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Wreck Diver

Knowledge Review - Part 1

Two reasons why artifact recovery is discourage when wreck diving:

  • antiquity protection
  • salvage rights/laws

Diver must pay close attention to local laws before planning a wreck dive because regulations may differ significantly, with some wrecks requiring or permit or being entirely closed to divers.

Avoid sharp objects by using an exposure suit and wearing gloves.

Avoid entanglement by remaining alert and carrying a sharp cutting tool.

Five dive planning and equipment considerations for wreck diving deeper than 18 metres / 60 feet:

  • be trained in deep diving
  • use a high capacity cylinder or a hang a cylinder at 5 metres / 15 feet
  • take the effect of narcosis into account
  • plan for reduced bottom time
  • be trained in enriched air

Two reasons for obtaining a local orientation to an unfamiliar wreck before diving on it:

  • to acquaint you with local techniques
  • to identify unique points of interest, hazards, and regulations

Special training and equipment is necessary for shipwreck penetration because it exposes you to significant risks.

Five hazards of entering a wreck are:

  • loss of direction
  • no direct access to the surface
  • restricted passages
  • falling objects
  • silt

Three aspects of a wreck that should be evaluated when diving on it:

  • points of interest
  • general condition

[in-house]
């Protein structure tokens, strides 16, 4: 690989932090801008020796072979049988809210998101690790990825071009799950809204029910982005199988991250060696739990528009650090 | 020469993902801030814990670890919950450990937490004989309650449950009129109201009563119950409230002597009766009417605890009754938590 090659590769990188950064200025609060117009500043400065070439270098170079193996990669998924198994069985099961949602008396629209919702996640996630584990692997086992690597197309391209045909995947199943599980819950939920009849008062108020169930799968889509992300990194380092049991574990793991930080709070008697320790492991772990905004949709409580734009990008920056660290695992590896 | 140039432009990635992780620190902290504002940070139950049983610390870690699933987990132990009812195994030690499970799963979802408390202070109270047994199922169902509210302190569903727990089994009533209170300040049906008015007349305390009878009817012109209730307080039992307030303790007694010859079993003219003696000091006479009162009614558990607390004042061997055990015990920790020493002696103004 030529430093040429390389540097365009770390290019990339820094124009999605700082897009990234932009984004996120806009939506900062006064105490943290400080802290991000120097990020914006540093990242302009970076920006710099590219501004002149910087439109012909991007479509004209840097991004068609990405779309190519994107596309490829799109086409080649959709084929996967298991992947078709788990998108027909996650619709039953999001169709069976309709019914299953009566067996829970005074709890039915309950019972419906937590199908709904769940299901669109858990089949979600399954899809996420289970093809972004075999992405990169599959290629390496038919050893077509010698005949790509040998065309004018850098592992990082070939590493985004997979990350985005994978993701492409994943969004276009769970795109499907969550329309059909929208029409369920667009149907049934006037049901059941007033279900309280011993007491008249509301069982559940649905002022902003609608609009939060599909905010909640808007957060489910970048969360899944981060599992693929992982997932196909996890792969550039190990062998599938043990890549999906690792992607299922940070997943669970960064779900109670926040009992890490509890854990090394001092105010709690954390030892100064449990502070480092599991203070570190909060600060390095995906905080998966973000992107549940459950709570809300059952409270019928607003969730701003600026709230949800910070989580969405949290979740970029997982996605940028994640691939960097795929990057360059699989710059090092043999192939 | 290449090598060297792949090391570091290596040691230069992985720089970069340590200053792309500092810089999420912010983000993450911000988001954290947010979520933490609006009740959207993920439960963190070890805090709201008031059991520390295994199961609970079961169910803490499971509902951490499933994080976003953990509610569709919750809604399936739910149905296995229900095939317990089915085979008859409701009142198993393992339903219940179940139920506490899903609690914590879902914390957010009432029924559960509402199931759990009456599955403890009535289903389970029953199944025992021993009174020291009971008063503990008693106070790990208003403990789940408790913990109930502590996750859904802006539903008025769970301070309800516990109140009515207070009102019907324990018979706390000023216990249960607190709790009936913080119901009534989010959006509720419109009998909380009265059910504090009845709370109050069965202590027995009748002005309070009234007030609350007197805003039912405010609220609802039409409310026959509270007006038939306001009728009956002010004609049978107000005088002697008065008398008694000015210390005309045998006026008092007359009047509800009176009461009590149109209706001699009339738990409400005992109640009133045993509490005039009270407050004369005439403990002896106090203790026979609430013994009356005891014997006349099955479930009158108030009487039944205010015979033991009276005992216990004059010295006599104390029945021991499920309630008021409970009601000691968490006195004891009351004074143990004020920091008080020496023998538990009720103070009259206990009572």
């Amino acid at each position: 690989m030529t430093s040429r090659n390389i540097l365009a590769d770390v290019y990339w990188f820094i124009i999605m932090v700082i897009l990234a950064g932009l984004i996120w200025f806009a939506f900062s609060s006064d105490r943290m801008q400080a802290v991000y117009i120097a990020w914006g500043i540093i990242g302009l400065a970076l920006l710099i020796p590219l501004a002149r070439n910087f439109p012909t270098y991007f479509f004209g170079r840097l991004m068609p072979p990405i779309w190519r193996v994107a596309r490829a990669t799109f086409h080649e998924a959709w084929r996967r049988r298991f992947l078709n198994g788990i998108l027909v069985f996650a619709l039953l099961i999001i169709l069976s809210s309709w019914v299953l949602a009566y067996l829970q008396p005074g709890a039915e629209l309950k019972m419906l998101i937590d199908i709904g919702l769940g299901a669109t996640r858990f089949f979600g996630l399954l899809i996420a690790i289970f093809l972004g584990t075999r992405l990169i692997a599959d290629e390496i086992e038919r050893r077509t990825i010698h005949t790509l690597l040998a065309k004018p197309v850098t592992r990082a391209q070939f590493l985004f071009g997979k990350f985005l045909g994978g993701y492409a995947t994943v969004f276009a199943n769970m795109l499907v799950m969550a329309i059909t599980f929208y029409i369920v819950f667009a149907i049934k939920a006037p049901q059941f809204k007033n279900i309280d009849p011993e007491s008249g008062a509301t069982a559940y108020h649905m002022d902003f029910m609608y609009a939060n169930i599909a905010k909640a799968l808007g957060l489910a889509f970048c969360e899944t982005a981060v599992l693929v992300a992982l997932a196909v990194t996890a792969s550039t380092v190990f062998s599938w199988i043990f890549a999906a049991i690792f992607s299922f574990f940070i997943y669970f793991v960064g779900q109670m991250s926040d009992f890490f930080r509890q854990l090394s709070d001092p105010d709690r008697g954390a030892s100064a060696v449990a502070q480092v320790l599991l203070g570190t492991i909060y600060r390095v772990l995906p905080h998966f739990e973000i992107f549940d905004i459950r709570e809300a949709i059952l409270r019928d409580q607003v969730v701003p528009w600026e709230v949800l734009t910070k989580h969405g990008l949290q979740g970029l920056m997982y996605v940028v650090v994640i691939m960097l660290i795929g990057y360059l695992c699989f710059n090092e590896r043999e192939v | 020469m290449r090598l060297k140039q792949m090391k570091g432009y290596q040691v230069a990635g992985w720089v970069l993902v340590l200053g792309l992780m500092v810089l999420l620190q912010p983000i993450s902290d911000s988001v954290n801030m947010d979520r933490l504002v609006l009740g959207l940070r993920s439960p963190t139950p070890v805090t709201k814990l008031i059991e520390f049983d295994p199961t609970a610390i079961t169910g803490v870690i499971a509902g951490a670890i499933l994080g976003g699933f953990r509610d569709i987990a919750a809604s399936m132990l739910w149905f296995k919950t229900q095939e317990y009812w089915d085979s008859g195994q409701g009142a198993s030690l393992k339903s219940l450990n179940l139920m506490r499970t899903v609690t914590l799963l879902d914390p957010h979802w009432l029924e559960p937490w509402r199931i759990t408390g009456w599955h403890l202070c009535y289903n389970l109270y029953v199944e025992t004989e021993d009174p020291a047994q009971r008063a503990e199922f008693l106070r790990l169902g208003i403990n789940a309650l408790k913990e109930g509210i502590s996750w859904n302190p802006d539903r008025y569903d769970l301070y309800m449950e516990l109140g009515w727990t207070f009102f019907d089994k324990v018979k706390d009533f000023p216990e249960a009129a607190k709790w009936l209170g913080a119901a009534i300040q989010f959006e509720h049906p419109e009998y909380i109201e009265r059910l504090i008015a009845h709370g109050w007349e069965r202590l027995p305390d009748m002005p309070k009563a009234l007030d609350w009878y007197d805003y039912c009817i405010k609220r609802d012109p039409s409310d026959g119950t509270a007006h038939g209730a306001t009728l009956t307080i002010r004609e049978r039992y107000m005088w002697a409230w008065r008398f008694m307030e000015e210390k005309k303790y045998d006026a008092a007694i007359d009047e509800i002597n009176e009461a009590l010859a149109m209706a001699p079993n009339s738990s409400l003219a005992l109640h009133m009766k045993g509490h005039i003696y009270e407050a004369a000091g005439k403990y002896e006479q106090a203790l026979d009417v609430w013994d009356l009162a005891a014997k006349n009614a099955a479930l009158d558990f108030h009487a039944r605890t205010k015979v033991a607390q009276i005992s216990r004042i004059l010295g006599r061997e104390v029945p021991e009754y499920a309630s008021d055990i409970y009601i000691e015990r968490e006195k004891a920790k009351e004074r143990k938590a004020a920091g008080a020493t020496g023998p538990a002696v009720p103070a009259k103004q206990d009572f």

• entryways

Three methods of navigating on a shipwreck:

  • follow the wrecks layout
  • feature reference
  • base line

Knowledge Review - Part 2

General techniques for wreck diving in a current include using a trail or drift line to ascend/descend. Descend hand-over-hand.

Three reasons for researching the history and condition of a wreck:

  • history may explain the wreck's location and condition
  • research reveals or confirms a wreck's identity, determining archaeological significance and hazards
  • research helps you uncover unique points of interest

Two sources that provide quick, basic information about diving on a popular wreck:

  • dive stores and dive boats
  • dive magazines, guildbooks, and the internet

Two benefits of mapping a shipwreck:

  • simplifies future dives
  • planning penetration

Four pieces of equipment for wreck penetration and their uses:

  • dive lights
  • penetration line and reel
  • slate
  • H-valve, Y-valve, or pony bottle

Four limits for wreck penetration:

  • edge of light zone
  • linear distance of 40 metres/130 feet
  • 1/3 of your air supply
  • space too narrow for two divers to pass together

Proper techniques for entering, moving through and using a penetration line in a wreck:

  • tie end of reel to sturdy piece of wreckage
  • reel diver goes first
  • look around just inside entry
  • let bubble hit ceiling and abort dive if too much silt rains down
  • penetrate for a couple of meters and wrap line against second anchor
  • as you continue maintain light tension
  • wrap line around objects from time to time
  • maintain neutral buoyancy
  • frog kick in wide areas
  • flutter kick at knee in narrow areas
  • DO NOT use penetration line to pull yourself along
  • always let reel diver go first
  • when turning around avoid entanglement
  • do not go past 40 linear meters
  • reel diver becomes last diver on return

Describe the proper responses and action for each of the following during the wreck penetration:

Loss of visibility due to silting:

  • DO NOT release the line
  • if silt does not settle, then abort dive

Lost or cut penetration line:

  • stop and allow silt to settle
  • look for natural light of entrance
  • leave reel if necessary
  • abort dive

Light failure:

  • stop, make loose contact with line, and retrieve backup
  • signal to buddies and abort dive

Air supply loss:

  • if using H or Y valve then shut down free flowing regulator
  • if you don't have enough air then secure buddy's alternate and abort dive